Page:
In this week’s roundup Ellen Gallagher plays on black vernacular, John Baldessari considers crowds, William Wegmen displays vintage prints, Ai Weiwei addresses his detention, and more.
- Ellen Gallagher‘s first major solo exhibition in the UK is on view at Tate Modern (London). Ellen Gallagher: AxME explores recurring themes in the artist’s work. The title of the show is, according to an article in The Guardian, “a play on the fictional Acme corporation that supplied Wile E Coyote with mail-order gadgets in the cartoon Roadrunner, as well as a reference to the African-American vernacular for ‘Ask me.’” Public programs scheduled in conjunction with the exhibition include “Afrofuturism’s Others” on June 15. AxME is on view through September 1.
- John Baldessari has collaborated with Mixografia on a show at ForYourArt (Los Angeles, CA). Works on view depict individuals gathered together in formation or haphazardly while captivated by the unknown. Soldiers, onlookers, harem girls, and a wide assortment of people become participants in an event that was undoubtedly defined before the artist altered the image. John Baldessari: Crowds runs through June 16.
- Ann Hamilton is half of a two-artist exhibition at the Spencer Museum of Art (Lawrence, KS). Hamilton and Cynthia Schira were commissioned by the museum to create the room-sized works of art in An Errant Line: Ann Hamilton / Cynthia Schira. Using digital technologies to explore the essential nature of cloth and the ways museums organize and maintain material legacies, the artists considered the role of the hand and thread, and the meanings of gesture and notations. The show closes August 11.
- William Wegman has an exhibition at Marc Selwyn Fine Art (Los Angeles, CA). William Wegman: He Took Two Pictures. One Came Out presents the artist’s text-based black-and-white photographs from the 1970s. The show features vintage prints, as well as prints made from recently discovered vintage negatives. The exhibition is on view through July 6.
- The Artist’s Voice: Fred Wilson in Conversation with Lauren Haynes will take place at The Studio Museum in Harlem on May 30 at 7pm. The program will begin as a discussion about Fred Wilson‘s installation Local Color—originally created in 1993 for The Studio Museum exhibition Artists Respond: The “New World” Question—and then make connections between this installation and Wilson’s project Black Now. Seating is limited and RSVP is essential.
How does an artist resist reality?
In this film, artist Diana Al-Hadid creates sculptures and drawings that embrace illusionism and the unknown, culminating in the exhibition The Vanishing Point (2012) at Marianne Boesky Gallery in New York. “I want to explore the limits of my own thinking,” says Al-Hadid. The artist begins with a careful study of her materials—wax, clay, fiberglass, and bronze—and then experiments in her Williamsburg studio, getting the materials to “misbehave.” Looking to Renaissance and Mannerist artists such as Robert Campin, Hans Memling, and Jacopo da Pantormo, Al-Hadid finds inspiration for her sculptures in the way paintings take liberties with the laws of physics. “For me to get a sculpture to lift off the floor…that’s the first way to rebel,” says the artist. Al-Hadid also reveals how her work evolved from realist drawings, done as a child, to her current sculptures and drawings made from the slow buildup of layers. Featuring the works Blind Bust III (2012), Untitled (2012), At the Vanishing Point (2012), Divided Line (2012), Antonym (2012), and Suspended After Image (2012).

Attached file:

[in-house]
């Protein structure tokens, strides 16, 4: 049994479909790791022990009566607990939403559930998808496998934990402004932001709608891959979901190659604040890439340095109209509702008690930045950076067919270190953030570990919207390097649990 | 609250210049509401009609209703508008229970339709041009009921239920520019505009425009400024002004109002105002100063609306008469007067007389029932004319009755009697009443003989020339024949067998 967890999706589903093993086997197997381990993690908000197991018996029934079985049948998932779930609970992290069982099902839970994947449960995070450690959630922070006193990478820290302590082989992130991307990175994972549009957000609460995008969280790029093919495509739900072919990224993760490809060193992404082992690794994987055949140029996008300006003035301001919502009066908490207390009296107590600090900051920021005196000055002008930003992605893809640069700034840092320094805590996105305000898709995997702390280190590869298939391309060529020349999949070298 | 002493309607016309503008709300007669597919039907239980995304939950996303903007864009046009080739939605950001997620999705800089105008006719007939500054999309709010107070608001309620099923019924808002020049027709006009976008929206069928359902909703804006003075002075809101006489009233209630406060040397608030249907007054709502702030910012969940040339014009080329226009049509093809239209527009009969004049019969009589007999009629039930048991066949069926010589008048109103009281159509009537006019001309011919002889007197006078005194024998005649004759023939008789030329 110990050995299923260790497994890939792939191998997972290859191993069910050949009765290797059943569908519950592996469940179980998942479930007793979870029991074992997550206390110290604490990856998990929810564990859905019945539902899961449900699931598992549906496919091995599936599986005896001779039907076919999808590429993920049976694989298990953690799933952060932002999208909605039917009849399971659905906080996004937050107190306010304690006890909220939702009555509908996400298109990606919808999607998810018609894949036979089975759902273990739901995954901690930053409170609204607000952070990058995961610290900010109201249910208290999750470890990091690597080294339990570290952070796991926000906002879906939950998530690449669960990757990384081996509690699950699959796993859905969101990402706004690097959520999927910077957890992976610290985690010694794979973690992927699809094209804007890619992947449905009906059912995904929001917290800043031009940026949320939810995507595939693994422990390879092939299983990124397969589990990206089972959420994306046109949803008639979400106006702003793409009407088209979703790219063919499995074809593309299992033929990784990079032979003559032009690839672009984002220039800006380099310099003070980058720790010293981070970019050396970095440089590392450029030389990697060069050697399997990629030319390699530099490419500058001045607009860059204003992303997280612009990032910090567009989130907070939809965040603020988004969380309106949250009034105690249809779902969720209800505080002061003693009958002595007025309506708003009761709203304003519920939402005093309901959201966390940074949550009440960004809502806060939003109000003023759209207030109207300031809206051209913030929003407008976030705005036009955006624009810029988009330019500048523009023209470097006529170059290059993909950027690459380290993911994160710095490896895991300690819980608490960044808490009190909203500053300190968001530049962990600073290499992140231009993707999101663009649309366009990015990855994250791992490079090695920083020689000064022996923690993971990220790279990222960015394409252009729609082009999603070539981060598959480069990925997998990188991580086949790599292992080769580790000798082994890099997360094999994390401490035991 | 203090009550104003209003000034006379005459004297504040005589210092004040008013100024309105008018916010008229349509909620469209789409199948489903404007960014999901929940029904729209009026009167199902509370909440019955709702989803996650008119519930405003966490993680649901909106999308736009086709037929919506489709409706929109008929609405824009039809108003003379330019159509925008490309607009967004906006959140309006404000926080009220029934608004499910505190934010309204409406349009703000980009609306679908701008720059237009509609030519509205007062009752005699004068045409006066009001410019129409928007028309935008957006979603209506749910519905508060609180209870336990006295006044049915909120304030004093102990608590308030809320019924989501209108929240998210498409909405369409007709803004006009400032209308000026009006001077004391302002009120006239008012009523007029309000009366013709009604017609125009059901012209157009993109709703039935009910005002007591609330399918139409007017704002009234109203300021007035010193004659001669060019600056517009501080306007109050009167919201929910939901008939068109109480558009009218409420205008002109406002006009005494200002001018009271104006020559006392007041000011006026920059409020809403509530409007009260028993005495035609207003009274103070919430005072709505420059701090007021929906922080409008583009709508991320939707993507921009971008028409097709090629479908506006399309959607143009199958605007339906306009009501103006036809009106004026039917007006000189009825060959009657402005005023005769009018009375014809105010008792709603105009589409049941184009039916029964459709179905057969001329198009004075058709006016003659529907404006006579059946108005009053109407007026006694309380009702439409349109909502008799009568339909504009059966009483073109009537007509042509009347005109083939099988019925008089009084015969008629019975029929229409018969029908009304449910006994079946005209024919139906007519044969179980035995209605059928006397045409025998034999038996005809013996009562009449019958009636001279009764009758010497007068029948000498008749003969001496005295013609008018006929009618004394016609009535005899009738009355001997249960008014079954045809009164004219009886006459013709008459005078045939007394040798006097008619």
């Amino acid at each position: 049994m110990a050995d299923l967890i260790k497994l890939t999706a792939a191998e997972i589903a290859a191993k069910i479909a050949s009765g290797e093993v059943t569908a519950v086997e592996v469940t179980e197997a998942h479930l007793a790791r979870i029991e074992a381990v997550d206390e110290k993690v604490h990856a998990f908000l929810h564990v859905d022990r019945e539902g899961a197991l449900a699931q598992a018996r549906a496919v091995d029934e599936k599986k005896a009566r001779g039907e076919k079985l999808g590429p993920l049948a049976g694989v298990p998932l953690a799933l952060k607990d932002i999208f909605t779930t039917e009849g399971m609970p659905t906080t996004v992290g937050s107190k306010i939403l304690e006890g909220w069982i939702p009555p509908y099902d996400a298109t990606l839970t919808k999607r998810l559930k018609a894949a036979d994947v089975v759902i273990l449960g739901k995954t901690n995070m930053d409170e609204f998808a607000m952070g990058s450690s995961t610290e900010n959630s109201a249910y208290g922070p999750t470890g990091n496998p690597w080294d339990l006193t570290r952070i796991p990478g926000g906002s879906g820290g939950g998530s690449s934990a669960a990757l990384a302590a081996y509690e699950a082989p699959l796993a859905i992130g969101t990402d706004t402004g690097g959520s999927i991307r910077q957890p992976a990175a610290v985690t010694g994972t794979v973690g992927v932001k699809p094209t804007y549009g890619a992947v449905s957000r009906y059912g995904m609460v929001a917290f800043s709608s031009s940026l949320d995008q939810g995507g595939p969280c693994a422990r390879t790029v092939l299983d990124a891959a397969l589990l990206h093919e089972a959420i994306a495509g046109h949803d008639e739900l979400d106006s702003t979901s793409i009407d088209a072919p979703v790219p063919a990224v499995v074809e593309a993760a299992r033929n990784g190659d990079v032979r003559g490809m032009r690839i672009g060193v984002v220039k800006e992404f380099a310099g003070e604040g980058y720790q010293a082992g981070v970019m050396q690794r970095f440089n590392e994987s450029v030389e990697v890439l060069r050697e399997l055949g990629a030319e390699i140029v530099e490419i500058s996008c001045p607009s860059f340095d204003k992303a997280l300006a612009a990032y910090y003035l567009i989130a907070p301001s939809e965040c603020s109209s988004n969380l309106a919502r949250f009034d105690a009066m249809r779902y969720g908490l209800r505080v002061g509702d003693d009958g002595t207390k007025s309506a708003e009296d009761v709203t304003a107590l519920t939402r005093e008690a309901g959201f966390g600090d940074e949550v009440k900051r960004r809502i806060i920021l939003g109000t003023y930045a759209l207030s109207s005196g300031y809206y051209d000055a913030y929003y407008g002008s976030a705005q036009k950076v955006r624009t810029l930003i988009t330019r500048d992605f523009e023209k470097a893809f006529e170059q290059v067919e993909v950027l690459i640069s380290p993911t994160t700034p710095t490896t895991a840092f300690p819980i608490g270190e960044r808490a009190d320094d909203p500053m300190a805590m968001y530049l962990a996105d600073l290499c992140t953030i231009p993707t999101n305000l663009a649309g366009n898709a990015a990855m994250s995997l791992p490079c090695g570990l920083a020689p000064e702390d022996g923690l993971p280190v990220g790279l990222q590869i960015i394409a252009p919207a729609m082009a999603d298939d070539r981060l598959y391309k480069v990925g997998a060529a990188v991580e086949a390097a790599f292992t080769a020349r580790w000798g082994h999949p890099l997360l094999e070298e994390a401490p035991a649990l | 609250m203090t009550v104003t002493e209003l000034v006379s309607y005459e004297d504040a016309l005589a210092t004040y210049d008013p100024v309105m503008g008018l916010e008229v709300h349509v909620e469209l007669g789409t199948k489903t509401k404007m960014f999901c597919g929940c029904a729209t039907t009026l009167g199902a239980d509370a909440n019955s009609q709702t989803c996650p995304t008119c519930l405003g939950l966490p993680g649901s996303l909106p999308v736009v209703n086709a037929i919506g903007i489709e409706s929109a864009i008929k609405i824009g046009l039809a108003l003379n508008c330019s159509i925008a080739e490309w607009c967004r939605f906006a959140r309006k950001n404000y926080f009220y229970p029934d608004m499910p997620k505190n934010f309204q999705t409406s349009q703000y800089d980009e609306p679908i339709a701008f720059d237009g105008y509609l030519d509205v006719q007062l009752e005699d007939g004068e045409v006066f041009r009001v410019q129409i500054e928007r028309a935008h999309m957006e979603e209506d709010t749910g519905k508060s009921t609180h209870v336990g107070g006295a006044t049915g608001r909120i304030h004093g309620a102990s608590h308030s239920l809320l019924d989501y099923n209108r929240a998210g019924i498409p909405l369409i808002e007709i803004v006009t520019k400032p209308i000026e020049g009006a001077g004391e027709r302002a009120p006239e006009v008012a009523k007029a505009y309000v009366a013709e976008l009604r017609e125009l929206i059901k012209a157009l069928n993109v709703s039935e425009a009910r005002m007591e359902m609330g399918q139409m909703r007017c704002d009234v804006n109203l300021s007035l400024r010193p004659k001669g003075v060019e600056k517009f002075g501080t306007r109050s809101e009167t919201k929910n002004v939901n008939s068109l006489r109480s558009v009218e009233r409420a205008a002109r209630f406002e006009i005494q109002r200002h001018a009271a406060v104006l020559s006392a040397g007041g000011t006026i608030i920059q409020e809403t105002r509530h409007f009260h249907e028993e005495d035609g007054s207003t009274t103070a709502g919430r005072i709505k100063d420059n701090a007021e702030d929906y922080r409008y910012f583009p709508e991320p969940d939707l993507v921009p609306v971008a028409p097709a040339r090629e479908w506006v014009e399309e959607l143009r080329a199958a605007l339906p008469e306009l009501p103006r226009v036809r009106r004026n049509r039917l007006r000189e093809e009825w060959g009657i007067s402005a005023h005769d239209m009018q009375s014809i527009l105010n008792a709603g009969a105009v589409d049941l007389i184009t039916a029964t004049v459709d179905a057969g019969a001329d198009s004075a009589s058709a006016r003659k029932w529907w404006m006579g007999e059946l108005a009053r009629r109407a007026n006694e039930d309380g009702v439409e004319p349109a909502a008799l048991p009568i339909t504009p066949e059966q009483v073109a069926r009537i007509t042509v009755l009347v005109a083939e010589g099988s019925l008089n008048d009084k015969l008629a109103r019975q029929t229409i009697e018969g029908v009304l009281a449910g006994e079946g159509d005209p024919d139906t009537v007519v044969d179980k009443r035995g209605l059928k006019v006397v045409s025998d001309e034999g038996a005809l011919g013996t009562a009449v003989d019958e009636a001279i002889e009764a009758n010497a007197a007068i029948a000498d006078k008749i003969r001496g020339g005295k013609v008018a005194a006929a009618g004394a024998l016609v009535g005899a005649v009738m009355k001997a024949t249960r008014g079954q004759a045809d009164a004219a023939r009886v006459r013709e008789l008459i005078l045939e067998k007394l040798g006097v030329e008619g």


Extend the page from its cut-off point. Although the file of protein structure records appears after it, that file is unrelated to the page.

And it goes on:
Diana Al-Hadid (b. 1981, Allepo, Syria; raised in Cleveland, Ohio, USA) lives and works in Brooklyn, New York.
Watch the full film below.
In this week’s roundup, models don Cindy Sherman masks, Carrie Mae Weems’s retrospective moves to Portland, Laurie Anderson presents new multimedia work, and more.
- Cindy Sherman was the inspiration for GARAGE magazine‘s fourth issue, based on the theme of mutability of modern identity. Photographer Patrick Demarchelier shot a group of models wearing masks of Sherman’s face that were created via www.thatsmyface.com.
- Carrie Mae Weems‘s 30-year retrospective, Carrie Mae Weems: Three Decades of Photography and Video, is on view at the Portland Art Museum (Oregon). The exhibition features some of the artist’s most groundbreaking work. At the opening lecture, Weems reflected on some of the major themes in her work, including an overarching commitment to promote justice as it relates to issues of race, gender, and class.
- Laurie Anderson’s Landfall: Scenes from My New Novel premiered at the University of Maryland’s Clarice Smith Performing Arts Center, in collaboration with the equally venerated Kronos Quartet. An interview with Anderson about this new work can be found here.